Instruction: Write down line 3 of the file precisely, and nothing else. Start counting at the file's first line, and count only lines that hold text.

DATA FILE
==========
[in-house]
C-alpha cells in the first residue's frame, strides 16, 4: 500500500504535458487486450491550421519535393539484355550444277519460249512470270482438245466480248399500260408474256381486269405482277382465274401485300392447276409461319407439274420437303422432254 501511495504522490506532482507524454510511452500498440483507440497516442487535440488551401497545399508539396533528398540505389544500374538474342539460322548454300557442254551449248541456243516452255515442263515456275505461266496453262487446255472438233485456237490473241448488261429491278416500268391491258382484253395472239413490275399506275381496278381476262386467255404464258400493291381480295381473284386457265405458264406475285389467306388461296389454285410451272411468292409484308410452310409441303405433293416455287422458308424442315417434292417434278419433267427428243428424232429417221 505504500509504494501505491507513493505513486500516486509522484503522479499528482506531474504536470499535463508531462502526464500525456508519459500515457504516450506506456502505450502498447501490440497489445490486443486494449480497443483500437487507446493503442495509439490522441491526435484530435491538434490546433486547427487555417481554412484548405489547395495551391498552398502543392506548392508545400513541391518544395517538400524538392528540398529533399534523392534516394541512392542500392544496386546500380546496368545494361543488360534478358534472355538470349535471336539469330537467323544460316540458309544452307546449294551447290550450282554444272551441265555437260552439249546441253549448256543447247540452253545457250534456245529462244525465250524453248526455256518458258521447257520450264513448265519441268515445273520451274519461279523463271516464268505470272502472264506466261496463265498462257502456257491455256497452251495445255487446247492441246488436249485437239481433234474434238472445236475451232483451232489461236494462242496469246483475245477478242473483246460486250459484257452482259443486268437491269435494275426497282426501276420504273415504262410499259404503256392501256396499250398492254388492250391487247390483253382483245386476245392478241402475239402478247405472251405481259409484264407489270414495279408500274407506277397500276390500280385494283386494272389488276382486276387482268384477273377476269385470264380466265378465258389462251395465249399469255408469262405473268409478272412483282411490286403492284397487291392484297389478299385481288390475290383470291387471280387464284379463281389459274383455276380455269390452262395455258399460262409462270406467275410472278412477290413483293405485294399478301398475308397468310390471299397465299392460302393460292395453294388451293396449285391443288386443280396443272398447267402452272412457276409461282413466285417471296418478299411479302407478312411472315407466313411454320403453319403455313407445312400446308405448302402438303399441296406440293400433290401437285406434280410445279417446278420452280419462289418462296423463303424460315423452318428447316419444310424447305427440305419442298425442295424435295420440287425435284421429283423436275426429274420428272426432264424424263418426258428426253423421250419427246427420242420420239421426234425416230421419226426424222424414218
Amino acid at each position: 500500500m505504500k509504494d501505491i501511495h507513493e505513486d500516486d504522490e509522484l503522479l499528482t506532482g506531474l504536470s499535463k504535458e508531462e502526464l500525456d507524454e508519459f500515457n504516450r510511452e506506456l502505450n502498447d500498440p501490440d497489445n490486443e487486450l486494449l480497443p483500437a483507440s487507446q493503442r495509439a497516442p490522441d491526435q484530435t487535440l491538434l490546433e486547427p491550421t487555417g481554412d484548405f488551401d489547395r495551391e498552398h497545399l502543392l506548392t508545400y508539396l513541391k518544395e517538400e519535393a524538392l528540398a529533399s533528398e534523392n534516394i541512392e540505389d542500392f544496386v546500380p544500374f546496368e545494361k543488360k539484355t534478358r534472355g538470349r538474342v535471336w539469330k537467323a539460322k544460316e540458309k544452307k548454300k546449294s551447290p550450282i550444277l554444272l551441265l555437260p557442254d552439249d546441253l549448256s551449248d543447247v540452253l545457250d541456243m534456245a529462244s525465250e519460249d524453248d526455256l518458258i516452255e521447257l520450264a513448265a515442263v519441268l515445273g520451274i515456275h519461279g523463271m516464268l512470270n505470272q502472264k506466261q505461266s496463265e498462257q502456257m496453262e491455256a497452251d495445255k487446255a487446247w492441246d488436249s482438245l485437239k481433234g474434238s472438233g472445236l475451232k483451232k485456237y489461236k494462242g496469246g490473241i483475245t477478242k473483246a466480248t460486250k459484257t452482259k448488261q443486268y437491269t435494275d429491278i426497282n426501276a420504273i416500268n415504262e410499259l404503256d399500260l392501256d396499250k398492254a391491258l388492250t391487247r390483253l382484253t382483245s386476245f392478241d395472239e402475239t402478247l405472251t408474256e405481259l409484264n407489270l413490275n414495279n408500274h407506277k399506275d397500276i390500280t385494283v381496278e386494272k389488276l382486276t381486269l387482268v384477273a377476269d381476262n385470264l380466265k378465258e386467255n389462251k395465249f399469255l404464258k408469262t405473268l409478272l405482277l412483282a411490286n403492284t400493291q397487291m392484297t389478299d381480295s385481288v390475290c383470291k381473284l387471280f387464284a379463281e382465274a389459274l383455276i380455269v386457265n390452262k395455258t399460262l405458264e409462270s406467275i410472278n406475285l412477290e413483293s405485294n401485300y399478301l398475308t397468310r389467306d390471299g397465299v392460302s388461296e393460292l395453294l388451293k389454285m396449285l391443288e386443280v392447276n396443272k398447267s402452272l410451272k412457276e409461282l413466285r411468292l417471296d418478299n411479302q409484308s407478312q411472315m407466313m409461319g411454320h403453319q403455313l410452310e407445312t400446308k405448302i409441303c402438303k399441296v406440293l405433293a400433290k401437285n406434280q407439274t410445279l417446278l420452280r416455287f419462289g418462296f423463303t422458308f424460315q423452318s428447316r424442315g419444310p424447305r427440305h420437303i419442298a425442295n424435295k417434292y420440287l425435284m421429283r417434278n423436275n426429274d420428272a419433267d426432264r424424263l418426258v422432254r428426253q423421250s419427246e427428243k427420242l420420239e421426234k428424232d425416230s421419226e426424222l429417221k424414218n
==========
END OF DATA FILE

Amino acid at each position: 500500500m505504500k509504494d501505491i501511495h507513493e505513486d500516486d504522490e509522484l503522479l499528482t506532482g506531474l504536470s499535463k504535458e508531462e502526464l500525456d507524454e508519459f500515457n504516450r510511452e506506456l502505450n502498447d500498440p501490440d497489445n490486443e487486450l486494449l480497443p483500437a483507440s487507446q493503442r495509439a497516442p490522441d491526435q484530435t487535440l491538434l490546433e486547427p491550421t487555417g481554412d484548405f488551401d489547395r495551391e498552398h497545399l502543392l506548392t508545400y508539396l513541391k518544395e517538400e519535393a524538392l528540398a529533399s533528398e534523392n534516394i541512392e540505389d542500392f544496386v546500380p544500374f546496368e545494361k543488360k539484355t534478358r534472355g538470349r538474342v535471336w539469330k537467323a539460322k544460316e540458309k544452307k548454300k546449294s551447290p550450282i550444277l554444272l551441265l555437260p557442254d552439249d546441253l549448256s551449248d543447247v540452253l545457250d541456243m534456245a529462244s525465250e519460249d524453248d526455256l518458258i516452255e521447257l520450264a513448265a515442263v519441268l515445273g520451274i515456275h519461279g523463271m516464268l512470270n505470272q502472264k506466261q505461266s496463265e498462257q502456257m496453262e491455256a497452251d495445255k487446255a487446247w492441246d488436249s482438245l485437239k481433234g474434238s472438233g472445236l475451232k483451232k485456237y489461236k494462242g496469246g490473241i483475245t477478242k473483246a466480248t460486250k459484257t452482259k448488261q443486268y437491269t435494275d429491278i426497282n426501276a420504273i416500268n415504262e410499259l404503256d399500260l392501256d396499250k398492254a391491258l388492250t391487247r390483253l382484253t382483245s386476245f392478241d395472239e402475239t402478247l405472251t408474256e405481259l409484264n407489270l413490275n414495279n408500274h407506277k399506275d397500276i390500280t385494283v381496278e386494272k389488276l382486276t381486269l387482268v384477273a377476269d381476262n385470264l380466265k378465258e386467255n389462251k395465249f399469255l404464258k408469262t405473268l409478272l405482277l412483282a411490286n403492284t400493291q397487291m392484297t389478299d381480295s385481288v390475290c383470291k381473284l387471280f387464284a379463281e382465274a389459274l383455276i380455269v386457265n390452262k395455258t399460262l405458264e409462270s406467275i410472278n406475285l412477290e413483293s405485294n401485300y399478301l398475308t397468310r389467306d390471299g397465299v392460302s388461296e393460292l395453294l388451293k389454285m396449285l391443288e386443280v392447276n396443272k398447267s402452272l410451272k412457276e409461282l413466285r411468292l417471296d418478299n411479302q409484308s407478312q411472315m407466313m409461319g411454320h403453319q403455313l410452310e407445312t400446308k405448302i409441303c402438303k399441296v406440293l405433293a400433290k401437285n406434280q407439274t410445279l417446278l420452280r416455287f419462289g418462296f423463303t422458308f424460315q423452318s428447316r424442315g419444310p424447305r427440305h420437303i419442298a425442295n424435295k417434292y420440287l425435284m421429283r417434278n423436275n426429274d420428272a419433267d426432264r424424263l418426258v422432254r428426253q423421250s419427246e427428243k427420242l420420239e421426234k428424232d425416230s421419226e426424222l429417221k424414218n